1. Most of the respondents said they grew in their faith. Almost all of them were 55 years old or older and active in their churches. Did their age and church involvement make them more spiritually resilient? Would younger women have given different answers?

2. Will lessons learned from the pandemic remain with respondents or be forgotten as we move further from the pandemic?

a. Now that many people have returned to in-person worship, will the use of technology decrease or will churches continue to explore ways technology can help us fulfill our mission as followers of Christ?

b. Will the anger at injustices revealed in our own country and around the world wane or will it continue to feed our pursuit of justice for the vulnerable in our world?

c. Will our faith practices that we so desperately relied on fall by the wayside or will they continue to be a source of spiritual strength even though the crisis has passed?

3.  I was deeply moved by the honesty of the struggles and personal losses of some of the respondents. As we move further away from the pandemic and church life becomes more normal, are we leaving people behind who have unexpressed grief, unanswered questions about faith and unresolved strained relationships? Are there safe places in our churches, communities or online where people can find help to grow in these painful areas?


This survey was intentionally limited in scope. It was meant to give just a snapshot of what it has been like for some Christian women during and since the pandemic. However, the results suggest there could be several possible next steps.



  1. WICC could survey women who are 35 years old and younger to complete the survey and compare the results. Did older women fare better than younger women? Did younger women have the same struggles?
  2. All of us could encourage those women who were impacted more negatively by the pandemic to seek safe places to work through their questions and issues. We don’t know the names of those who responded to this survey but we can be confident that there are many more women like them in our churches who are suffering.
  3. All of us could seek ways to promote World Day of Prayer to more people. This annual event promotes deeper, informed, and united prayer for justice issues faced by women in Canada and around the world. It is one way to keep the growth in prayer and interest in justice in the hearts and minds of Christian committed to prayer and action.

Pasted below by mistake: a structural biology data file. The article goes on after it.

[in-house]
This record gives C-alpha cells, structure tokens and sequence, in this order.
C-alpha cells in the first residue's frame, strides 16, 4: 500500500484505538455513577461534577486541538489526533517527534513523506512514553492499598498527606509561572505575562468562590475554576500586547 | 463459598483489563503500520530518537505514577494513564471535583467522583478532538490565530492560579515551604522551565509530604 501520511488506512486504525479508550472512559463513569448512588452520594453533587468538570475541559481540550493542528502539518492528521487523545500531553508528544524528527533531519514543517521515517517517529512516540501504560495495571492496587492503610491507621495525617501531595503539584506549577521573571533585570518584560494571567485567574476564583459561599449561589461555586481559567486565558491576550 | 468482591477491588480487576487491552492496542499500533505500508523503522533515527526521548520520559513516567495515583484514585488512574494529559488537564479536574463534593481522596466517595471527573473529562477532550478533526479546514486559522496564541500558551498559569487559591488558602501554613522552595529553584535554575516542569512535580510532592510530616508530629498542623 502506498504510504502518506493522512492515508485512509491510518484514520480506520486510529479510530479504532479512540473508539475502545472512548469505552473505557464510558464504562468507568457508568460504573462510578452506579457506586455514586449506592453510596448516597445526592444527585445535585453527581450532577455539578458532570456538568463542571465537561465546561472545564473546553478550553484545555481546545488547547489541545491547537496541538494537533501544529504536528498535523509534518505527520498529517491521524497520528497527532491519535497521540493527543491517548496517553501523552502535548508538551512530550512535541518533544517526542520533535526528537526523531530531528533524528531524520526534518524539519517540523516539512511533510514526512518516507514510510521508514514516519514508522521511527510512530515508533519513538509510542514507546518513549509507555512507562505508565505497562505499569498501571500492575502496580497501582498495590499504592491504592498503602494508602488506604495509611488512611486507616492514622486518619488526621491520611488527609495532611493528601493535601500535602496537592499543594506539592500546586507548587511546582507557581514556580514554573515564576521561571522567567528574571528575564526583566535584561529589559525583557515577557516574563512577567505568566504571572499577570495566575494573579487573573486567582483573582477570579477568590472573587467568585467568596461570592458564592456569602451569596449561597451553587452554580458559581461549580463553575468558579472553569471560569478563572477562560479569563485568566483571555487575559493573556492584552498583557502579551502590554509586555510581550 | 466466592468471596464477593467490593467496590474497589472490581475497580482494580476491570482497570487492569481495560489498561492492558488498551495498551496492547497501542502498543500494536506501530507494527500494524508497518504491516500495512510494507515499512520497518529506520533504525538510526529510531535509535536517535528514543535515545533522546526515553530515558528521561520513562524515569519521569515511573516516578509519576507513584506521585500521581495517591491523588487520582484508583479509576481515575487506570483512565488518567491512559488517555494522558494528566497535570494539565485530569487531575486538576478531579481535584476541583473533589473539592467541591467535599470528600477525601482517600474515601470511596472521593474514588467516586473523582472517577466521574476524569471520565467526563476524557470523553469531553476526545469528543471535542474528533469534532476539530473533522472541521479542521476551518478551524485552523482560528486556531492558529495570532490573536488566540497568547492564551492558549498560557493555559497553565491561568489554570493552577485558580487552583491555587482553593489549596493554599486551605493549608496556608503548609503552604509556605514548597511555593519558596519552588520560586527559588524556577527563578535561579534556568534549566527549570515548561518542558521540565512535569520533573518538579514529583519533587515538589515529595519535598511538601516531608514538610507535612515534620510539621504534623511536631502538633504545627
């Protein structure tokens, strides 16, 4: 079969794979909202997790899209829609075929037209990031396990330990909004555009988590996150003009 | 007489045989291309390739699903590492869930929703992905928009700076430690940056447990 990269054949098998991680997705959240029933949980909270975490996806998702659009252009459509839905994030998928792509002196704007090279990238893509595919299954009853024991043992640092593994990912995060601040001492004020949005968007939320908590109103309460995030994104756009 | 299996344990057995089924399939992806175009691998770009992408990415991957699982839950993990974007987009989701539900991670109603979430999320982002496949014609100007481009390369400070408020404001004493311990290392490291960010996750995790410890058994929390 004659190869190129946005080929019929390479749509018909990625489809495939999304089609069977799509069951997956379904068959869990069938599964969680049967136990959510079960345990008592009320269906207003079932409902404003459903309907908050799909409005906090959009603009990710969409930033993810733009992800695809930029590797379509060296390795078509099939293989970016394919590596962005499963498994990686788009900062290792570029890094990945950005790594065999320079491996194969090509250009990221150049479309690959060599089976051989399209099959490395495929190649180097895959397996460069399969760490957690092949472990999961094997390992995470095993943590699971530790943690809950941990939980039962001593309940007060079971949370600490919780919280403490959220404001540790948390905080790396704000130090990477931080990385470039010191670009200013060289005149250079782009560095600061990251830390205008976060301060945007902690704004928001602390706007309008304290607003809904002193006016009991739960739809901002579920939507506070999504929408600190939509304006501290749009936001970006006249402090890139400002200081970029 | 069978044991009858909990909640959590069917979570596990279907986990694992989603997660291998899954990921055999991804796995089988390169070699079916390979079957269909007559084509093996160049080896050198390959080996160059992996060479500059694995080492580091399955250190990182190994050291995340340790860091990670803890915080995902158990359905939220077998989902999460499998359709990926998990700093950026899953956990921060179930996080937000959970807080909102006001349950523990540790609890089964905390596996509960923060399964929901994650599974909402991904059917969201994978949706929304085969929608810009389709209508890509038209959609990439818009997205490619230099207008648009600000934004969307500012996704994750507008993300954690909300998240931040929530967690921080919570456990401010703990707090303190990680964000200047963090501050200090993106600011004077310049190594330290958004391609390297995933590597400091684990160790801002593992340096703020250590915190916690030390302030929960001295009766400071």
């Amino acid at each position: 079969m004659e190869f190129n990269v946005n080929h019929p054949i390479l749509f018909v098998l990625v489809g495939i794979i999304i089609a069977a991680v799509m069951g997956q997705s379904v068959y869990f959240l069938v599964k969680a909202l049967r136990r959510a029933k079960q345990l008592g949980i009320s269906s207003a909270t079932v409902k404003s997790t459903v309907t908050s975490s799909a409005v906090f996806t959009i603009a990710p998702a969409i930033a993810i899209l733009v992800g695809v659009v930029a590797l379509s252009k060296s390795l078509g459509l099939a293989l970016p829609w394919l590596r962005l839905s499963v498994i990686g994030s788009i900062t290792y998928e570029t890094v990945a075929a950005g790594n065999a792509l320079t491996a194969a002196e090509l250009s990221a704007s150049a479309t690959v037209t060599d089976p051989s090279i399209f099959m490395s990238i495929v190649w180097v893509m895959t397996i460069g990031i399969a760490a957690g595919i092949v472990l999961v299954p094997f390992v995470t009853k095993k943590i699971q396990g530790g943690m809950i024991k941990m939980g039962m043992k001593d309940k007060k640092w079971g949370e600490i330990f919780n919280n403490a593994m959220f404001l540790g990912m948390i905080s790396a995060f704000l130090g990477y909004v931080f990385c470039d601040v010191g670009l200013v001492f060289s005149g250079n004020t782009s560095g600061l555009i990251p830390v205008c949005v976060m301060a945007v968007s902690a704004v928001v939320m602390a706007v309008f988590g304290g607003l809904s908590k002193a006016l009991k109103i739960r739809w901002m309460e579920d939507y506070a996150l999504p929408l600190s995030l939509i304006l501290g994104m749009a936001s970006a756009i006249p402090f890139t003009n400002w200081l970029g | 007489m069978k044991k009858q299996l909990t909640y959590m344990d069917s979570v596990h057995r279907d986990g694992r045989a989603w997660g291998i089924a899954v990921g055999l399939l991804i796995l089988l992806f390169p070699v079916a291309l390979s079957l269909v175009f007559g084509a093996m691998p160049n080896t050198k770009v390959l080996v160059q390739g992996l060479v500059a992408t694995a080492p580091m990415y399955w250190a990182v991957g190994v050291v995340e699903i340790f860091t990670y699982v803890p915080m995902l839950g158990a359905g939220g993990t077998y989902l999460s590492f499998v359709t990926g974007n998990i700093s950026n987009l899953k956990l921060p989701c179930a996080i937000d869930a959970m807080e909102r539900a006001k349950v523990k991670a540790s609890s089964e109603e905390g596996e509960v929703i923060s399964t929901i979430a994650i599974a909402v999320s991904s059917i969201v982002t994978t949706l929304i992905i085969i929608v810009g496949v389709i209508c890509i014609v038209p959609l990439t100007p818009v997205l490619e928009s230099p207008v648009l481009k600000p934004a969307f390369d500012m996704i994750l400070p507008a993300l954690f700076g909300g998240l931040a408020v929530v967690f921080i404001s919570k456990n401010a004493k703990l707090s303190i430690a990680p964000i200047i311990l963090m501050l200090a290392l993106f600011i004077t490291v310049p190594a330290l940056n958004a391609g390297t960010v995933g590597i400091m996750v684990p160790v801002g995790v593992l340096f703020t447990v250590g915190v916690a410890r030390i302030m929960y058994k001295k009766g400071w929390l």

Finally, I want to thank everyone who participated in this survey, for sharing some of your most meaningful times and especially for sharing your most painful and difficult experiences. I feel privileged to have heard you. While reading the responses to these survey questions, a Bible verse came to mind. When the Apostle Paul faced a painful problem or situation in his life, he asked the Lord to remove it. Instead of doing that, the Lord made this statement.“My grace is sufficient for you.” (2 Corinthians 12:9)

May God’s sufficiency be your experience as well!


Rev. Shirley DeMerchant is a semi-retired Baptist minister living in Woodstock, NB.

She is a former WICC president and serves on the WICC MarCom team.

6 comments on “Post Pandemic Reflection by Rev. Shirley DeMerchant

  1. Christine Berry on

    What a wonderful project, Rev. Shirley! I encourage you to continue with a followup survey, maybe to find out how things are in another six months. Also I know that churches continue to change their way of being in the world and I wonder how this is impacting women.

  2. Eleanor Arless on

    Shirley, thank you for the brilliant work you put into this survey. It was ever so interesting to read the results. As you know, I have the utmost respect for you and was privileged to sit around the WICC table with you for several years. 💙🙏 Eleanor

  3. Shirley DeMerchant on

    Thanks Eleanor. You’re such a great cheerleader and friend! I’m so glad that WICC brought us together and we have learned so much from one another.